Britains May to Chair Sesson on Tanker 07/22 06:24
LONDON (AP) -- British Prime Minister Theresa May will chair an emergency
security session on Monday to discuss how to respond to Iran's seizure of a
British-flagged tanker in the Strait of Hormuz.
The meeting of security ministers and officials will discuss how to secure
shipping in the sensitive region, which is vital to the world's oil supply.
Foreign Secretary Jeremy Hunt is also expected to brief Parliament on the
Friday seizure of the Stena Impero tanker, now in a heavily guarded Iranian
Britain is considering a number of options to raise the economic and
diplomatic pressure on Iran but officials say military operations are not being
considered at the moment. Britain is also seeking support from key European
allies in an effort to keep the Strait of Hormuz open to shipping.
The tanker crisis is unfolding in the final days of May's leadership. The
Conservative Party plans to name her successor Tuesday, and the new prime
minister --- either front-runner Boris Johnson or Hunt --- is expected to take
Friday's seizure came amid heightened tensions between the U.S. and Iran
stemming from President Donald Trump's decision last year to pull the U.S. from
Iran's nuclear accord with world powers and reinstate sweeping sanctions on
Steps have been taken to prevent further incidents in the coming days while
longer range options are discussed. Maritime industry publication Lloyd's List
said there are currently no U.K.-flagged ships heading to the Persian Gulf and
eight U.K.-flagged vessels anchored there after a government advisory to such
vessels to avoid the Strait of Hormuz.
Restoring the free flow of traffic through the Strait of Hormuz is of
critical importance to the world's energy supplies because one-fifth of all
global crude exports pass through the narrow waterway between Iran and Oman.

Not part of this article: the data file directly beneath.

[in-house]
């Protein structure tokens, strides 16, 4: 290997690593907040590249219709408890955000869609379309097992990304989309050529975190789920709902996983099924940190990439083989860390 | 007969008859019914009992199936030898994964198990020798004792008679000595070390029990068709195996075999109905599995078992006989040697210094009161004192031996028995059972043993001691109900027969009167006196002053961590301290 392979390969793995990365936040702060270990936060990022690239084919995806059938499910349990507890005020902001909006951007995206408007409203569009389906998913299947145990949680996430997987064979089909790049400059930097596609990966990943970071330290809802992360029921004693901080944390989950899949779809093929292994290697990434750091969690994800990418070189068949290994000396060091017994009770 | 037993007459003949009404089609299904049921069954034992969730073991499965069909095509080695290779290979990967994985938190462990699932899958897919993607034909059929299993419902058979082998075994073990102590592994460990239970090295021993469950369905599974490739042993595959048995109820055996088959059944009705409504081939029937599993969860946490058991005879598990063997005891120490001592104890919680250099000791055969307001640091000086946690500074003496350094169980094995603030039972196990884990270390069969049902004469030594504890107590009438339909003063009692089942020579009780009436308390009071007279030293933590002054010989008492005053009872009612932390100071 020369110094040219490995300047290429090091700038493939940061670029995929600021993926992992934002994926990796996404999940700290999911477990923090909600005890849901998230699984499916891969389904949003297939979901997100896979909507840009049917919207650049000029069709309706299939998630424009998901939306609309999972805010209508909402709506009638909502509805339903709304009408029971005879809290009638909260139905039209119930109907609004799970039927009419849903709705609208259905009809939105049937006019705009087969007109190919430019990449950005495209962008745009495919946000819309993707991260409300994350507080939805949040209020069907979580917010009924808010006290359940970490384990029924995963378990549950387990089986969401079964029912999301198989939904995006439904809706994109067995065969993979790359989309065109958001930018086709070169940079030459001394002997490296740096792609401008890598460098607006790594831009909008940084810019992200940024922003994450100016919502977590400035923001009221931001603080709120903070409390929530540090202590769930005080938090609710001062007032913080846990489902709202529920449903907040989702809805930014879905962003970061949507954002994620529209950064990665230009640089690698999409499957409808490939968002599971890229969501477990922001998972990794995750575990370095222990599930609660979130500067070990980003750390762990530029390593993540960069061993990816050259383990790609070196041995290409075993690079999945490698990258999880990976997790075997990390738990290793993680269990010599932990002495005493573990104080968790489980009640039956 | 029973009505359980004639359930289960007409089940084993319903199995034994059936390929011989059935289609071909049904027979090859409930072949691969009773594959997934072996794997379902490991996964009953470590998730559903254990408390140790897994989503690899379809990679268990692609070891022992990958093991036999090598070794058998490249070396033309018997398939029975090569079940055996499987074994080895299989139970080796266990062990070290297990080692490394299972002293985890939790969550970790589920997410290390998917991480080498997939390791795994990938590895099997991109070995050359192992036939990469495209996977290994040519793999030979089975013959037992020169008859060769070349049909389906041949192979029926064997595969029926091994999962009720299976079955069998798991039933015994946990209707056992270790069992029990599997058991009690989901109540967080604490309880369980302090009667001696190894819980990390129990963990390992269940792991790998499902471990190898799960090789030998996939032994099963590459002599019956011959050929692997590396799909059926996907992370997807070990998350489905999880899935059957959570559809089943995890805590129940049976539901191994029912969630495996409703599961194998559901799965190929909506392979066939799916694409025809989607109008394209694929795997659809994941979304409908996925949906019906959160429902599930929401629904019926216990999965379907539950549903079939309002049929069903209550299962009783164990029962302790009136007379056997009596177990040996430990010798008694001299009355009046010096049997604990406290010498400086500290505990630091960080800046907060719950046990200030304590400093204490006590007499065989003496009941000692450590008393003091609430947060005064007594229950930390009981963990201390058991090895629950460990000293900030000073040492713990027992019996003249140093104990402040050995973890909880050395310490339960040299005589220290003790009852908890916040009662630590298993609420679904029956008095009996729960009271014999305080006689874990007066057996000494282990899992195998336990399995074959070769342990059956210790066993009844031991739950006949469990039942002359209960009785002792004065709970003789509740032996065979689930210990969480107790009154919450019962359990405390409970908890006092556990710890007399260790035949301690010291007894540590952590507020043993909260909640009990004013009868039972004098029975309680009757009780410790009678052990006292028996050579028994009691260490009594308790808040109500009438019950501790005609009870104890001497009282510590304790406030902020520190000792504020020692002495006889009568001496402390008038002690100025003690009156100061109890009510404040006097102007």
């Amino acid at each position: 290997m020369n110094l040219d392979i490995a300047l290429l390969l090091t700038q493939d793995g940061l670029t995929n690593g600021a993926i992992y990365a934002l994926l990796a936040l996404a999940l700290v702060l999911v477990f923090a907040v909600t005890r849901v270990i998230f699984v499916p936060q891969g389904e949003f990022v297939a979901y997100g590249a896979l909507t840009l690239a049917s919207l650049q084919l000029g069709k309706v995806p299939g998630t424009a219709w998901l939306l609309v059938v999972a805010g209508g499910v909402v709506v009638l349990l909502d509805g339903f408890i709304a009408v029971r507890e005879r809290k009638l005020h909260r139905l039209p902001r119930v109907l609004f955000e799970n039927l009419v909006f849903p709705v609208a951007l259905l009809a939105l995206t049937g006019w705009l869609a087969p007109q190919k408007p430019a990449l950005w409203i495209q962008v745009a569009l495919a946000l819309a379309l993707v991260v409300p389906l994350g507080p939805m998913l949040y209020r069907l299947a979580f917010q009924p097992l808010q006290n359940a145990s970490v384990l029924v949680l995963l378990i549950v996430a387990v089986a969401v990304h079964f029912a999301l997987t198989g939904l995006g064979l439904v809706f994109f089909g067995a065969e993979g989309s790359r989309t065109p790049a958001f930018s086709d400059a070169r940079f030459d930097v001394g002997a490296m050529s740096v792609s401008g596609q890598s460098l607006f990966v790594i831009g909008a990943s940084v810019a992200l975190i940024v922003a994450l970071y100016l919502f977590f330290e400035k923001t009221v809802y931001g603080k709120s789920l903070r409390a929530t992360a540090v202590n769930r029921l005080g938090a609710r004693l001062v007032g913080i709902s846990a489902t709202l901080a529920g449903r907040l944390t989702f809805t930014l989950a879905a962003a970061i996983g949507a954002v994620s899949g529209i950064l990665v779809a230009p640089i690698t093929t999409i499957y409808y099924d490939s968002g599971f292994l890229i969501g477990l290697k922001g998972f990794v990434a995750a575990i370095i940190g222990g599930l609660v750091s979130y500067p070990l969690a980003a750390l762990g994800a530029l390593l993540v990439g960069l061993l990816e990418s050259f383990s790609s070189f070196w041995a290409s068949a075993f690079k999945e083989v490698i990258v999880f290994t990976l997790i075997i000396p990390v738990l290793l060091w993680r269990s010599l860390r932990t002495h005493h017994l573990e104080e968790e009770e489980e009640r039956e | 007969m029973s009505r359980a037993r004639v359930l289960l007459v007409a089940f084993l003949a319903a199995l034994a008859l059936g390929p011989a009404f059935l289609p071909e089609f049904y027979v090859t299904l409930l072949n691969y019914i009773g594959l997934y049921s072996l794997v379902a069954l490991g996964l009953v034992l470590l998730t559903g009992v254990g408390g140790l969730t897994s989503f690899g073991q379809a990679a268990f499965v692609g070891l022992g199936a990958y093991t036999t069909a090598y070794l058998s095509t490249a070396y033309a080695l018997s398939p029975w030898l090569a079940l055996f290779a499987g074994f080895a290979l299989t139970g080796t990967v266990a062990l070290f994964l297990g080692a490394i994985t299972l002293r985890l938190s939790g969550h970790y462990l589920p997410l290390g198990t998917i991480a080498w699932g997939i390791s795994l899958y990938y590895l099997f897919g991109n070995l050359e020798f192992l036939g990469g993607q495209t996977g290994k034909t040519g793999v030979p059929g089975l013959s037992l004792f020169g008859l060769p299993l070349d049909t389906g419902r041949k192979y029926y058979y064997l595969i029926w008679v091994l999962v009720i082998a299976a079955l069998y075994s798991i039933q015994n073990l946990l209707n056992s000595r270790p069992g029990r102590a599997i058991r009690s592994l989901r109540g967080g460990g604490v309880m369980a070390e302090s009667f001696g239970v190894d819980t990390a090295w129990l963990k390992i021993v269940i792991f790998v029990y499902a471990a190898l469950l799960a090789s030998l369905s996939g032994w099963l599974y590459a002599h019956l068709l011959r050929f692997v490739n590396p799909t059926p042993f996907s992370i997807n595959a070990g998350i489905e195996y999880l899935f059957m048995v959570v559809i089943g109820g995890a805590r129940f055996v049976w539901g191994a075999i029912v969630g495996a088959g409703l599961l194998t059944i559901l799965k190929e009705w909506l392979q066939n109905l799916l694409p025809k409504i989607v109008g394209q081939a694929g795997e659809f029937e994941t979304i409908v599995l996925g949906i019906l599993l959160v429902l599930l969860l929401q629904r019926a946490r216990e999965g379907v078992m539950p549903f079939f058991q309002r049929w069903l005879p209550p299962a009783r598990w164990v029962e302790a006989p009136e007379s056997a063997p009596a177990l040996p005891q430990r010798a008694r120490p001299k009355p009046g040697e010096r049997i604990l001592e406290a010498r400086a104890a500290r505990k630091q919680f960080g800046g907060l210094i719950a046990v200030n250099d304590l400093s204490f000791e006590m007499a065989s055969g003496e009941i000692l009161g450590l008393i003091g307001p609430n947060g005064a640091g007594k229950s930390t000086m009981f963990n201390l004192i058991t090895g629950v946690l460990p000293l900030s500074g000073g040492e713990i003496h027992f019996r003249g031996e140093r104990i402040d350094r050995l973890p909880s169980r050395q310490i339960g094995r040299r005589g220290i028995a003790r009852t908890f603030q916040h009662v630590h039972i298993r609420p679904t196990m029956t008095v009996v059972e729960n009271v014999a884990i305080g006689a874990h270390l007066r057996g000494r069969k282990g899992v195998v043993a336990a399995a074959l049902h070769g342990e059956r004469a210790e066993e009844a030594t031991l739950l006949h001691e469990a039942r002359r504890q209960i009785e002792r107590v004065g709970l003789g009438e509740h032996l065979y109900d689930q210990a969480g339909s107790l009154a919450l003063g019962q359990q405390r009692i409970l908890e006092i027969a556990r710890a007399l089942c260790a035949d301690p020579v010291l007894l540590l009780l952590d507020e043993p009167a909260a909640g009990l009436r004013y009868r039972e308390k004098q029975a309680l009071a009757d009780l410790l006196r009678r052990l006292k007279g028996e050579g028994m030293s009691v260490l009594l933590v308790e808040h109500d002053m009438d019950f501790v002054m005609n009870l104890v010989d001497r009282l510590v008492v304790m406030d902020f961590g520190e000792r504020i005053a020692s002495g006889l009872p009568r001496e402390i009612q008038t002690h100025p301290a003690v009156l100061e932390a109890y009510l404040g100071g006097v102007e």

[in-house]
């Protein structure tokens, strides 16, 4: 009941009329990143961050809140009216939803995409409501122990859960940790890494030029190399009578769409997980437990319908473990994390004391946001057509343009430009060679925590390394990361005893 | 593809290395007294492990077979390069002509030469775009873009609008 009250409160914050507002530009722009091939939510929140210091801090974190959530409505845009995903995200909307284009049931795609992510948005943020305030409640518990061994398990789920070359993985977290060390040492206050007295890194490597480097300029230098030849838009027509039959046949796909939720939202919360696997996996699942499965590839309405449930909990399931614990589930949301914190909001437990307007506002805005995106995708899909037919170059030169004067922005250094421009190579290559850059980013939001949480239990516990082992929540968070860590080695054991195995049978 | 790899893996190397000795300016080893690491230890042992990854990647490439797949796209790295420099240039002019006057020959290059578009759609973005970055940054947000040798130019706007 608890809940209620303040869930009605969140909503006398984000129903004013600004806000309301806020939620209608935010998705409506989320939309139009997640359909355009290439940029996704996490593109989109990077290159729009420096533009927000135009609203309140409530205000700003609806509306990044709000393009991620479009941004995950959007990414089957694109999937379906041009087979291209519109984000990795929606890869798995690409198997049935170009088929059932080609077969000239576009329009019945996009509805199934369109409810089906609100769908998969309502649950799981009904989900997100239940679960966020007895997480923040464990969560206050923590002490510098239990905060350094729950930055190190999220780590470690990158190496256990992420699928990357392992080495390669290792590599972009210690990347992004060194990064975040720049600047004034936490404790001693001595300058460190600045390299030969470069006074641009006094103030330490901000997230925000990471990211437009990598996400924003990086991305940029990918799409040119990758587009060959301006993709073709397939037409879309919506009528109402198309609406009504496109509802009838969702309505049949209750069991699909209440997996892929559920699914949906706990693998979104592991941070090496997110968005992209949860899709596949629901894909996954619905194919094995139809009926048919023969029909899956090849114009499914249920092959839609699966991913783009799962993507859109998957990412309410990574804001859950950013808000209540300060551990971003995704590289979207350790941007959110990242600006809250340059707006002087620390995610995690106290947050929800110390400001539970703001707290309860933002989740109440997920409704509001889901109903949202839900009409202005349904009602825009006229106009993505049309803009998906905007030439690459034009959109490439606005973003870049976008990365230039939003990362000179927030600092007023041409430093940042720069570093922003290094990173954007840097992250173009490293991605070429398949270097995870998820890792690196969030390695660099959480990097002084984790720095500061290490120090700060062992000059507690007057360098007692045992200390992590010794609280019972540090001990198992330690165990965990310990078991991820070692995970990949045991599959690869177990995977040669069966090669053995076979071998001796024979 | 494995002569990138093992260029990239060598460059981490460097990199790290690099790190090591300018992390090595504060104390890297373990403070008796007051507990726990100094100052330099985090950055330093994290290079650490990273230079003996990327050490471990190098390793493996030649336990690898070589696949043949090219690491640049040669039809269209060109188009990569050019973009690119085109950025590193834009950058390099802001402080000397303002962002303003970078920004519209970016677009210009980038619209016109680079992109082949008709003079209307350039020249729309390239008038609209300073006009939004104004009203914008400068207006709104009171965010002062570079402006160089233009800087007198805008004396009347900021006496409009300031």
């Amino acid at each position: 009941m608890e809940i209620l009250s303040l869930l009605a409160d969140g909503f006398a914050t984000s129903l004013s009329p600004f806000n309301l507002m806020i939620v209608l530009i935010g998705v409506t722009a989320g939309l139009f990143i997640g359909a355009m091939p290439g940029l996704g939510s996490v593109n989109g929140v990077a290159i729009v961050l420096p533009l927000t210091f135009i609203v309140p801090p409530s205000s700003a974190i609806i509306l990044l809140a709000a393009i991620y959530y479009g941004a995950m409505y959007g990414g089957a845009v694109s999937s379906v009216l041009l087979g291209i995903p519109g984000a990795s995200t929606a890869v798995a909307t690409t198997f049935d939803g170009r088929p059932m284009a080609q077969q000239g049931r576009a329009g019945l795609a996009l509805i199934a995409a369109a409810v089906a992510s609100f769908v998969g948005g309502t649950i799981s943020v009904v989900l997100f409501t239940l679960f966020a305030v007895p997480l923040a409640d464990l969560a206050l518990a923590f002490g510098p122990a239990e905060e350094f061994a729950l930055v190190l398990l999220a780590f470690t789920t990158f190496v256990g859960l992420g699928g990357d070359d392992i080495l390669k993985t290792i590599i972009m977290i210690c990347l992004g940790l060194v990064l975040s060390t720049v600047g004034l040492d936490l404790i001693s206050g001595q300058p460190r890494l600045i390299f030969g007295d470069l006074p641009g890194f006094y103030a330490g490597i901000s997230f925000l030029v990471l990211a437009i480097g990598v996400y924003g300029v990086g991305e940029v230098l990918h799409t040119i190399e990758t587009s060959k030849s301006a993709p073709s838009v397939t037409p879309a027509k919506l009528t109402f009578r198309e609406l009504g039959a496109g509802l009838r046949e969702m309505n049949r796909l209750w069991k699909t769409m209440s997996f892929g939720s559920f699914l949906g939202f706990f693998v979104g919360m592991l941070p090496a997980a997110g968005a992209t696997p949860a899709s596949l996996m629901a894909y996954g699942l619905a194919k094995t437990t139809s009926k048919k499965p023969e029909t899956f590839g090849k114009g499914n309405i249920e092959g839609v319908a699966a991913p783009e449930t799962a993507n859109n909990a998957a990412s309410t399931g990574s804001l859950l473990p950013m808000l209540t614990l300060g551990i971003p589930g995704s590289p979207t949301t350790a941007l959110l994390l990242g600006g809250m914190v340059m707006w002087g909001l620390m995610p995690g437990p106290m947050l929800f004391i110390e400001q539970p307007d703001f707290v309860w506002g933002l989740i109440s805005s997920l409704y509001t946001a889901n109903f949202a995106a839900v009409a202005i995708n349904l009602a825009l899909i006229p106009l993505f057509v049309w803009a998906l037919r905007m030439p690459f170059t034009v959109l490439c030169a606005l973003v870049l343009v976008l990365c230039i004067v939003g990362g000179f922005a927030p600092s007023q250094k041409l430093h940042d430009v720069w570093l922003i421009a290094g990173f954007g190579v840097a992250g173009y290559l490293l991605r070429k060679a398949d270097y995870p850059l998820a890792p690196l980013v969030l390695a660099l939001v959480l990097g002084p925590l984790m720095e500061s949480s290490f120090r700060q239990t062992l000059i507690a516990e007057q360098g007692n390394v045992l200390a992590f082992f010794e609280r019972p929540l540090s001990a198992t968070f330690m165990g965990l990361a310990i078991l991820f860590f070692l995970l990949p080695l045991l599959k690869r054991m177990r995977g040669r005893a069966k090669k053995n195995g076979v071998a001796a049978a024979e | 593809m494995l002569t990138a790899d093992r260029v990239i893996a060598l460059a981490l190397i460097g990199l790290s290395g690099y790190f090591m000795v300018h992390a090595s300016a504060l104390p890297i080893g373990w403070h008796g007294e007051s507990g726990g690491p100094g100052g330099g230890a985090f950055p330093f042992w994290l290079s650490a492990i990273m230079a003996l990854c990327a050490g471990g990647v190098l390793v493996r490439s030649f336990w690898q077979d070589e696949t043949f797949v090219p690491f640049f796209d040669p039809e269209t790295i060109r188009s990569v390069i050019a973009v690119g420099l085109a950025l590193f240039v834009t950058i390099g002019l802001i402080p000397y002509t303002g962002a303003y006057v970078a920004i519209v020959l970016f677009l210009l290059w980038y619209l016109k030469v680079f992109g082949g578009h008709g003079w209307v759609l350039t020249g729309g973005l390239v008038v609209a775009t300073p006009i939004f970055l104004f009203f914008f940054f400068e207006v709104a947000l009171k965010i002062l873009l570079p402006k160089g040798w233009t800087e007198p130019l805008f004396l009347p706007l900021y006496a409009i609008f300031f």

Iranian officials say the seizure of the British oil tanker was a justified
response to Britain's role in impounding an Iranian supertanker two weeks
earlier off the coast of Gibraltar, a British overseas territory located on the
southern tip of Spain.
Britain says the two incidents cannot be compared, asserting that Britain
acted lawfully off the Gibraltar coast to prevent illegal oil shipments to
Syria that would have violated European Union sanctions while Iran broke
international maritime law by forcing the Stena Impero to change course and go
Britain says the tanker was in Omani waters at the time, which Iran disputes.
As the nuclear deal between Tehran and world powers unravels, the U.S. has
expanded its military presence in the region, while Iran has begun openly
exceeding the uranium enrichment levels set in the accord to try to pressure
Europe into alleviating the pain caused by the sanctions.
European nations, which are trying to save the nuclear deal and keep Iran
from isolation, have tried to come up with ways to keep trading with Iran but
have run smack Trump's sanctions
Britain is adding to its military profile in the region but it does not have
the naval resources that would be needed to protect all of its shipping
The seizure of the British-flagged tanker has proved popular inside Iran.
In Tehran, some 160 lawmakers issued a joint statement Sunday praising the
interception of the British-flagged vessel by Iran's Revolutionary Guard, which
released video of the seizure, showing Iranian commandos in black ski masks and
fatigues rappelling from a helicopter onto the vessel.
Also Sunday, an audio released by maritime security risk firm Dryad Global
shows that a British frigate was too far away from the targeted tanker to keep
it from being diverted into an Iranian port, despite U.K. efforts to keep it
from being boarded.
In the audio, a British naval officer from the HMS Montrose patrolling the
area around the Strait of Hormuz, which is at the mouth of the Persian Gulf, is
heard telling the Iranian patrol boat: "Please confirm that you are not
intending to violate international law by unlawfully attempting to board the MV
His words did nothing to deter the Iranians.
British officials say the HMS Montrose was roughly 60 minutes from the scene
when the Iranians took control of the tanker, too far away to intervene